Internal affairs is “woefully understaffed,” Tandy said Monday while presenting the panel’s recommendations to the council.

Customs and Border Protection is in the “awkward position” of urging similar agencies around the world to adopt a “robust” internal affairs office, without having an adequately staffed office to police its own integrity and professionalism, the report notes.

“This needs to be rectified as expeditiously as possible,” it adds.

At the same time, “true levels of corruption” are not known. “This means that pockets of corruption could fester … potentially for years.”


The Homeland Security Advisory Council, which is chaired by former FBI and CIA director William Webster, voted unanimously Monday evening to send the report to Johnson, the Homeland Security chief. The Los Angeles Times obtained a copy after it was entered into the council’s official proceedings.

Customs and Border Protection is the largest police force in the country, with about 44,000 armed officers who patrol the borders and guard ports of entry and border crossings. But its internal affairs unit, with 207 investigators, is far smaller than other major law enforcement entities.

The second-largest police force, the New York Police Department, has 34,500 sworn officers and about 550 in internal affairs.

The report praised the efforts of R. Gil Kerlikowske, who was named commissioner of Customs and Border Protection last year, to improve policies and training for when agents can use deadly force.

But it said the policy should add an opening statement that says: “CBP values human life and the dignity of every person and that the primary duty of every CBP officer/agent is the preservation of human life.”

Rules issued last year required agents to seek cover or move back, when possible, from people throwing rocks. The rules urged agents to seek alternatives to opening fire, following guidelines used by most domestic police departments.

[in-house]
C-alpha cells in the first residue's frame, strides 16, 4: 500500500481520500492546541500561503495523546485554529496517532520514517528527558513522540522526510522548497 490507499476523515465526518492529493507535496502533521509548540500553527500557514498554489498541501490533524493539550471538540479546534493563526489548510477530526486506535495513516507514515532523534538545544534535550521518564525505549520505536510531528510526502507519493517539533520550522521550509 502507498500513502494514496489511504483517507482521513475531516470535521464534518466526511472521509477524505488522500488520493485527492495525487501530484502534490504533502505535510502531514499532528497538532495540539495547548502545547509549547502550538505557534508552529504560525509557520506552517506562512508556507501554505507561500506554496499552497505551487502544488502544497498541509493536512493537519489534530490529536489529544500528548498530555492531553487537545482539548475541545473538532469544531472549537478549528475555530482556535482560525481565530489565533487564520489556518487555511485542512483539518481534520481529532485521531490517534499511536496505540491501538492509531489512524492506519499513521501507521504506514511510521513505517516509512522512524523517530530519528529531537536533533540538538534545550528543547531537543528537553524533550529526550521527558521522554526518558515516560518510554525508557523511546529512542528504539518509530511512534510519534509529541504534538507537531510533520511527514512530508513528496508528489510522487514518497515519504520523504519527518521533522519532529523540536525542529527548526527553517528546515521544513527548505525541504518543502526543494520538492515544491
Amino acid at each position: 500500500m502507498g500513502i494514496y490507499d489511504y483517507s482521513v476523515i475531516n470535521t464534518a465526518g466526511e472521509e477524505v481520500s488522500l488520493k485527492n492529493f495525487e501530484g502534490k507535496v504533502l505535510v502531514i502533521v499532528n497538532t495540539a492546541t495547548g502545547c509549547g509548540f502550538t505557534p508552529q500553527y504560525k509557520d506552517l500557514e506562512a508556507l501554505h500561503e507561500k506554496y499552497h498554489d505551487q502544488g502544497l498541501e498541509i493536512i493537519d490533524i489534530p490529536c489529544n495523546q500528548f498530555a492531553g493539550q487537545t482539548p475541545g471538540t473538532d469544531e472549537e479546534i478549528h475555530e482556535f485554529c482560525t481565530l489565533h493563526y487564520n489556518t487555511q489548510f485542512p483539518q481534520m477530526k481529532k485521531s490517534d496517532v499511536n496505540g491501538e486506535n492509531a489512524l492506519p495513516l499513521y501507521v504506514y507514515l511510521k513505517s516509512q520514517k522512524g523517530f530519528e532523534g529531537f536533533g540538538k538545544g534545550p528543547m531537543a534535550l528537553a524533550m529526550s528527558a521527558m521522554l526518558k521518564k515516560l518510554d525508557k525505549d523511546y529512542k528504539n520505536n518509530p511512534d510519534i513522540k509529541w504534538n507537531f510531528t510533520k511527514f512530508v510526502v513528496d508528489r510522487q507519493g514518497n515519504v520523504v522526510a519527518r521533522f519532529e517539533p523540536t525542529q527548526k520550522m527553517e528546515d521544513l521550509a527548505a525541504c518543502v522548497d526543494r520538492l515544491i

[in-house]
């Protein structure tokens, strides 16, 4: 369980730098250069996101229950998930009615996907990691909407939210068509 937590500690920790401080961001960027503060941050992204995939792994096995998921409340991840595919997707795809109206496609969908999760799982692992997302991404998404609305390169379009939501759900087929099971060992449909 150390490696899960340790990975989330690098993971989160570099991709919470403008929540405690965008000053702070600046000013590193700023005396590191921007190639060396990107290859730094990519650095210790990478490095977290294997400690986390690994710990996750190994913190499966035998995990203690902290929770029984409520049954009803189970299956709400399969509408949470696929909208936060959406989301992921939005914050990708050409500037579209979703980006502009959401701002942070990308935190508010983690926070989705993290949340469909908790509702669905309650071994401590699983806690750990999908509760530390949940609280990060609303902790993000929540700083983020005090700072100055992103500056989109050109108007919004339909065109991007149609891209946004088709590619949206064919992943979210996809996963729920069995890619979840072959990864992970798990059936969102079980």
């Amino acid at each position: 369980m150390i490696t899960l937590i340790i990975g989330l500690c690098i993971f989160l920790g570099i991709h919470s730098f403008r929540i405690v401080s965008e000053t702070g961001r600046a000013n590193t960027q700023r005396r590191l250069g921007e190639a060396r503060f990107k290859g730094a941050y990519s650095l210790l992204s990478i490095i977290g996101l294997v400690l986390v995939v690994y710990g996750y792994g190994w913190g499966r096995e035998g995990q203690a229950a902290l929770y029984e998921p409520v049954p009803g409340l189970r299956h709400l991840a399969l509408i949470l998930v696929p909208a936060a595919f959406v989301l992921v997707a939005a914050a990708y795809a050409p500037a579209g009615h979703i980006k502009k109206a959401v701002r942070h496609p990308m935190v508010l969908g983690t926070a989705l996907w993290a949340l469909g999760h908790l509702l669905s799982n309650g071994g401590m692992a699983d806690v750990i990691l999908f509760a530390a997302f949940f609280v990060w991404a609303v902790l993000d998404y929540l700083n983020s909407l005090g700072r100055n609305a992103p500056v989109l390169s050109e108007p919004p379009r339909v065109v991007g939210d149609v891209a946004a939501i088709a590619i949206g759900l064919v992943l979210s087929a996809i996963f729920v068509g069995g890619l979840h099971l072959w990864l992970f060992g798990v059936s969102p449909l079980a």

But the review panel said agents and officers should be expressly prohibited from firing at vehicles unless the driver or passenger presented a mortal threat, the panel said.

Agents also should be prohibited from opening fire if bystanders are nearby. The panel also called for a stricter prohibition on deadly force against people throwing objects at agents.

In a statement Tuesday, Kerlikowske said many of the panel’s recommendations highlighted efforts “already implemented or underway.”

“I am committed to continuing the progress made in the last year and to continue our work to earn the trust and respect of the American public and of the communities we work within,” Kerlikowske said.

Shawn Moran, vice president of the union that represents most Border Patrol agents, challenged the recommendation to add hundreds of internal affairs investigators.

“I think the money can probably be better spent,” Moran said in a phone interview from San Diego. “We don’t condone any type of abuse or corruption. We want to see that gone as much as anybody.”


Vicki B. Gaubeca, co-chair of the Southern Border Communities Coalition, a network of advocacy organizations based across the Southwest, said the report showed how Customs and Border Protection “falls short of law enforcement best practices” and needed to change.

She said the recommendations would help change the Border Patrol “culture of ‘we need to do our job at whatever cost and the only life that seems to be valued is the life of the agent,’” Gaubeca said.

Twitter: @ByBrianBennett